The stream of stories swirling around allegations of a deal that would allow for a Chinese military presence on Cambodian territory, is an example of what Washington has become: a Möbius maelstrom that lives by and decries that which it invented: “fake news.”
U.S. government operatives provided several American news outlets with “information” to the effect that something was afoot between Phnom Penh and Beijing. Hearsay, trial balloons, groundless chatter. Reporters reveled in their “exclusive” and wasted little time in quoting their “unnamed sources” (usually code for: “sources that you will not name if you want to stay on the mailing list”).
If this volley of folly revolved around a philandering head of state, or the misadventures of an entertainer (same thing?), it would soon be forgotten. Unfortunately, that which has the potential to compromise a country’s sovereignty and threaten bilateral relations is a very serious matter.
In 2018, a Washington non-profit think-tank called “C4ADS”, which deals in “conflict zones and fragile states”, published a report entitled: ‘’Harbored Ambitions. How China’s Port Investments are Strategically Reshaping the Indo-Pacific’’. Cambodia is graced with its own section in the report, which examines China’s interests in the Kingdom’s economy, notably in Koh Kong Province (The Cambodia-China Comprehensive Investment and Pilot Zone).
Without providing any credentials, the report quotes one Geoff Wade, from Australian National University: “(Wade) alleges that Koh Kong (New Port) will be large enough to potentially host China’s frigates and destroyers, though there is no concrete indication that China plans to establish a base in Koh Kong or use the proposed port as a place of forward deployment. Still, the Pilot Zone’s planned hospitals and recreational areas could theoretically host People’s Liberation Army Navy crews on patrol in the Gulf of Thailand and on the eastern side of the Malacca Strait. Its proposed future industrial capacity could also theoretically provide logistical support to Chinese warships in line with strategies proposed by China’s analysts.”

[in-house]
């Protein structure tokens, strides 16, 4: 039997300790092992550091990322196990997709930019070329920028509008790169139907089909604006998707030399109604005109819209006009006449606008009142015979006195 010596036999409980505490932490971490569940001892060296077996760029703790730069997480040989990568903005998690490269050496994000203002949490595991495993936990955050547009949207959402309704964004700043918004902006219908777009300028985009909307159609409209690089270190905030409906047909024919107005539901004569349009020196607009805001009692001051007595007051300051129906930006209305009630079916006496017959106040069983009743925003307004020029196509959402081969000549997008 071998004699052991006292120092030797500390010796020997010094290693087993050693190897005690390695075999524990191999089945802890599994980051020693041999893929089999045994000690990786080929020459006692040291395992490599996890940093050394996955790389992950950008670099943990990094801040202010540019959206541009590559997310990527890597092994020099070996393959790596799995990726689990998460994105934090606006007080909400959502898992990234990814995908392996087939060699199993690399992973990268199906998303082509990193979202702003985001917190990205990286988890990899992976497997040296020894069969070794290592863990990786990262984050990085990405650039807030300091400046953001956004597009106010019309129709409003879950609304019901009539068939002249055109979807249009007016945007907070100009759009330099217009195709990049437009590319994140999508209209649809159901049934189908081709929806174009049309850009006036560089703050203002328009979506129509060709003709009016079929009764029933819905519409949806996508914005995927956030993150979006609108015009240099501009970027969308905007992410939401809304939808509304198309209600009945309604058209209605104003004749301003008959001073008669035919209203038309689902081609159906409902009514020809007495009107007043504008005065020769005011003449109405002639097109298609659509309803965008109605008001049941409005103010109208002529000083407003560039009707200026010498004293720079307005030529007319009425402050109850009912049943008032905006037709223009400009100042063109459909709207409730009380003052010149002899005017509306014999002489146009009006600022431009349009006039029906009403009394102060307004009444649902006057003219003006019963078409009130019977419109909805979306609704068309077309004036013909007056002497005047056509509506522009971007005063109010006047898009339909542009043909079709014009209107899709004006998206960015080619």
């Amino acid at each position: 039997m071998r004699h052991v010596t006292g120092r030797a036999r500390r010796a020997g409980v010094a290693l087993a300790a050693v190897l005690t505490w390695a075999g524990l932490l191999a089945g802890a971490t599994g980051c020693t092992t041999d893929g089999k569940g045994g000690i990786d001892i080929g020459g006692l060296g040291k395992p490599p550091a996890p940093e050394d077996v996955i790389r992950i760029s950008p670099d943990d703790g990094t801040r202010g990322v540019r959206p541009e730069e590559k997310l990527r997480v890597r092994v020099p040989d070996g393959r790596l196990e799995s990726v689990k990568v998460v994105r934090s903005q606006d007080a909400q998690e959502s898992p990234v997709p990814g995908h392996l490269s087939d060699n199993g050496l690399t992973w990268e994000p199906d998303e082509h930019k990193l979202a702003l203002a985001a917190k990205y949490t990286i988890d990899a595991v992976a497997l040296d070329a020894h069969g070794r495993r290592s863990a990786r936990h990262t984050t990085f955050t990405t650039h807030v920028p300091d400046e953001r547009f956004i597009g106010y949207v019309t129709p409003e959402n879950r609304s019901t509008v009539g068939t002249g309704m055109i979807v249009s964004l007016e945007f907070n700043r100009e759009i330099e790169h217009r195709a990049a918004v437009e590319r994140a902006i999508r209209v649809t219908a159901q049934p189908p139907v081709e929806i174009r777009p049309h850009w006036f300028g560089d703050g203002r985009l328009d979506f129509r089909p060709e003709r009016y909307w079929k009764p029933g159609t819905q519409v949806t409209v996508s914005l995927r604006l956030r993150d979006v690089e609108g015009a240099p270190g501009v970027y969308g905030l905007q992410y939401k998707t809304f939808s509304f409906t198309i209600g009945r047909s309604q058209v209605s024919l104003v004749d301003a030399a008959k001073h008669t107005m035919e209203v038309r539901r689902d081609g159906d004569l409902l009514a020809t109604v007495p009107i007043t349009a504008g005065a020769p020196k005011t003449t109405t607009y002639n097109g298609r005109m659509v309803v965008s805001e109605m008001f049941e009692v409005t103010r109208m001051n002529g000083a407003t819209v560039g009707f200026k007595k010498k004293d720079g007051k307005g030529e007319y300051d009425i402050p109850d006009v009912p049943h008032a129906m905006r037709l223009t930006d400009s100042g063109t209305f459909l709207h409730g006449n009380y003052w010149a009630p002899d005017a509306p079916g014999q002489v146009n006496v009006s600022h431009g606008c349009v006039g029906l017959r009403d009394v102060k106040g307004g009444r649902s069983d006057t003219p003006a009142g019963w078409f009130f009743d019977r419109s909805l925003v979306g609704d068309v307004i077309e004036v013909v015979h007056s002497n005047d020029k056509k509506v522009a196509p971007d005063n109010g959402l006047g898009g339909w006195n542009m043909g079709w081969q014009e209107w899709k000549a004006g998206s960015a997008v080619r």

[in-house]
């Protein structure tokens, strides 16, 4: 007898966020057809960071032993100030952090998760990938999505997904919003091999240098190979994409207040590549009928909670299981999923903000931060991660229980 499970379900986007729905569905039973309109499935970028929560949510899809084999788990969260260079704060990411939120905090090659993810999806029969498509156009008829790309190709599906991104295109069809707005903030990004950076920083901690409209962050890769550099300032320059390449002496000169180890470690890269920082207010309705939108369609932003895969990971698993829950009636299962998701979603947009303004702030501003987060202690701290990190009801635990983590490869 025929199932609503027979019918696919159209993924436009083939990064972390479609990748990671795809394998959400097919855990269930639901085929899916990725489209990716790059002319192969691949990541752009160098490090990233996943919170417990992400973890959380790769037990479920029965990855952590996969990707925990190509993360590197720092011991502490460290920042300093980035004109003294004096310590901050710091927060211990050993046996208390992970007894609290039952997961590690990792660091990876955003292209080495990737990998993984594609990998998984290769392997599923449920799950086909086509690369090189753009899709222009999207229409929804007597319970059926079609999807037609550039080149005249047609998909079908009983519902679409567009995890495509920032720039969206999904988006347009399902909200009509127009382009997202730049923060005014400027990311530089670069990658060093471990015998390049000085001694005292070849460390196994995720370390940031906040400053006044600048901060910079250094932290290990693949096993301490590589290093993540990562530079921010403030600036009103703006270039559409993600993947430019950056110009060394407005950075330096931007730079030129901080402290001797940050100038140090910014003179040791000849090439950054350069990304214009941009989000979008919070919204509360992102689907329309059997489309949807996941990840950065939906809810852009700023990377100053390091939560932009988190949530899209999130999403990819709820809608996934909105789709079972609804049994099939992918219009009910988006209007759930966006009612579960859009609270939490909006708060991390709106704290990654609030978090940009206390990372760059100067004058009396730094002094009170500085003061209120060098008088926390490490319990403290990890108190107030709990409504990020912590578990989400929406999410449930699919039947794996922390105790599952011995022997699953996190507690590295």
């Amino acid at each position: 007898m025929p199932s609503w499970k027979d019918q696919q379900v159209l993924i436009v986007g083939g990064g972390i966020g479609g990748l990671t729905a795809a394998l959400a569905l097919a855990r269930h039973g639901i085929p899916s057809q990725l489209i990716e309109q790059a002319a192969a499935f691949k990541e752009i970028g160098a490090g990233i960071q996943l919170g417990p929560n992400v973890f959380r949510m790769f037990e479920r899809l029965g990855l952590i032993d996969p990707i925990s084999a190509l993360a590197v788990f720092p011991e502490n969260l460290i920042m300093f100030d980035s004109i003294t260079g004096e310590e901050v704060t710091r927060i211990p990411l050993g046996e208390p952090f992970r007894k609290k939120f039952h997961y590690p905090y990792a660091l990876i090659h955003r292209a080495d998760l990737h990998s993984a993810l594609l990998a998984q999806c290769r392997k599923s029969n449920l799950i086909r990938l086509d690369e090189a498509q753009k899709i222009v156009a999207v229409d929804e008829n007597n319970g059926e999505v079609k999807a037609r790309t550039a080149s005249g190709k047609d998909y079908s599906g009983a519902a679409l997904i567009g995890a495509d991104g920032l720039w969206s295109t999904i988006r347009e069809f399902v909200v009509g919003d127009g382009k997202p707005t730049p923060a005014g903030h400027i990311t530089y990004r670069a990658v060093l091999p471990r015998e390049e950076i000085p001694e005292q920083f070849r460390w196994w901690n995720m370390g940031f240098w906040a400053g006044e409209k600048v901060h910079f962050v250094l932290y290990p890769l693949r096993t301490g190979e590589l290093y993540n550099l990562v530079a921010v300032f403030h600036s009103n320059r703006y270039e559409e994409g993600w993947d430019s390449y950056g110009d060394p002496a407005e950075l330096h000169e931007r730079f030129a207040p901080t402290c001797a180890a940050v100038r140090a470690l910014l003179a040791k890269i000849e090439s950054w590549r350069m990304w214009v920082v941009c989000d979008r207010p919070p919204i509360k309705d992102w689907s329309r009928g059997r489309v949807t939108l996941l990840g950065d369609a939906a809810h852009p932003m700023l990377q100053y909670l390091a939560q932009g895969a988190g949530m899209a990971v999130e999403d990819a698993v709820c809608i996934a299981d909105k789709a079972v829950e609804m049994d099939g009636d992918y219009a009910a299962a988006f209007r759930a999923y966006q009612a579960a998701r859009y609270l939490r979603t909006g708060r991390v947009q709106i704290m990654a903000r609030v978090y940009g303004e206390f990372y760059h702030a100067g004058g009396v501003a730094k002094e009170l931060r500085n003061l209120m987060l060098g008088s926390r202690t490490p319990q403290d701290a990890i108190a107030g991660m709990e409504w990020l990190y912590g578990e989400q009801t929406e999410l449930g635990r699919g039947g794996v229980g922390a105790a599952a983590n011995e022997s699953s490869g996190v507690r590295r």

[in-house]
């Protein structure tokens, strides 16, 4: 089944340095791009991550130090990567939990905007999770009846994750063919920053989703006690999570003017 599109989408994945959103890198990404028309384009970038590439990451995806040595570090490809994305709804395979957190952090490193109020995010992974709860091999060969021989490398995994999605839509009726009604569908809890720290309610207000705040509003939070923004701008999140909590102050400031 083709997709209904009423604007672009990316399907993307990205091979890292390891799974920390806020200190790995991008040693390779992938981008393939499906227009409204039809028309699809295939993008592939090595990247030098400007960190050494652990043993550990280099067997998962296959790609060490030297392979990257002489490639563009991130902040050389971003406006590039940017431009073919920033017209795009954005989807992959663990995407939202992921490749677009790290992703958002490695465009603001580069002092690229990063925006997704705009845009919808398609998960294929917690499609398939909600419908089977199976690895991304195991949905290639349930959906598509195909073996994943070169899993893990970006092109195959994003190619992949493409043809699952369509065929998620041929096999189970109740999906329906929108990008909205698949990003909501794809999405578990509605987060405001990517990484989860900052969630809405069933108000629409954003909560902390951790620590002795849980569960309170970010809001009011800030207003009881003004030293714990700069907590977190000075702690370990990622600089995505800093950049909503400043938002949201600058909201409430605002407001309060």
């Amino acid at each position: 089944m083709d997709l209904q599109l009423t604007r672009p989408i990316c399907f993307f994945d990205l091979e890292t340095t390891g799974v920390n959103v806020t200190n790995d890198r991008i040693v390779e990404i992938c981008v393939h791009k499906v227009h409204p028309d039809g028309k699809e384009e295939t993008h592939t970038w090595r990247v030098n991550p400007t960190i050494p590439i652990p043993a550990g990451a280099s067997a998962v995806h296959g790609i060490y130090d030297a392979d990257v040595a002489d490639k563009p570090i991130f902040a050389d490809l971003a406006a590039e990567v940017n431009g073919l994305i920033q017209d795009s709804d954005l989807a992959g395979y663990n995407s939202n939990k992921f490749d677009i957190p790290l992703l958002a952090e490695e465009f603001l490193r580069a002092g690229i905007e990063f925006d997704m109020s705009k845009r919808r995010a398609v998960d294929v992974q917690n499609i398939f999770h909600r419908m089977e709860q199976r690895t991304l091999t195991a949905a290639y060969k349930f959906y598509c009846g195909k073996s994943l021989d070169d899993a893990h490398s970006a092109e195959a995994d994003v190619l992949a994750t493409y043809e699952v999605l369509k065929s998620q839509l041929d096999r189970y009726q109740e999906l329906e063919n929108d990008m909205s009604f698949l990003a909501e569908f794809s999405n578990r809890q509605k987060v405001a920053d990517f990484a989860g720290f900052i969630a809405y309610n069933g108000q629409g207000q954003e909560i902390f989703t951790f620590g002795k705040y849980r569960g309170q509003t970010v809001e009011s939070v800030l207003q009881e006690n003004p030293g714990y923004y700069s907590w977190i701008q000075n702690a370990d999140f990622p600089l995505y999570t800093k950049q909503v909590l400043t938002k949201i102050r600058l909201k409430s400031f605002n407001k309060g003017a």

Theoretically. Allegedly. It would appear this conjecture is the basis for a “news story” that has once again placed Cambodia in the middle of an escalating conflict: Washington vs. Beijing. Wrote The Wall Street Journal (on July the 22nd, 2019): “Some U.S. officials and analysts believe the U.S. wielded too many sticks in its relationship with Cambodia, frequently criticizing the government’s human-rights (sic) record and didn’t offer enough carrots”.
Is the United States determined to make Cambodia a battle ground for geopolitical sphere of influence in the same manner as Sri Lanka? A theory is already circulating that the United States is looking at Sri Lanka for its own ‘Harbored Ambition”to host a military base in an attempt to knock heads with China for influence in the Indo Pacific region. One wonders at yet another conjecture.
Conjecture and condescension as a “stick”. Nothing new there. The article continues: “A senior Pentagon official said the U.S. wanted Cambodia to be a “preferred security partner,” but other officials said it appeared Phnom Penh had turned toward Beijing.
A nation cannot choose its neighbours but can choose on a dependable friend. A friend who has come to the aid of a Cambodia which is in need of billions for infrastructure development.
Cambodian officials have been making every effort to bolster their assertion that there are no plans to permit any foreign power to make use of our territory for military purposes. Be it in Koh Kong, or when the fire storm over Koh Kong soon lost interest and did not gain much of a traction, the United States turned to yet another port, this time a naval port at Ream, Sihanoukville with the same assertions.
They needn’t. In an age where satellites and other surveillance systems can trace the movements of objects the size of gnat, it is laughable to suggest that one nation or another could act with impunity. The burden of proof is on those who made the accusations.
The assertion that Cambodia should be in the group which is subjected to “do as I say but not as I do” is antiquated and flawed with innuendoes, sources and misinformation.
On the Cambodian front, the silence arising from the absence of a joint statement from Phnom Penh and Beijing is deafening. The joint statement will put these conjectures, based on nothing more than a theory, to rest once and for all and allow us to concentrate on building a nation.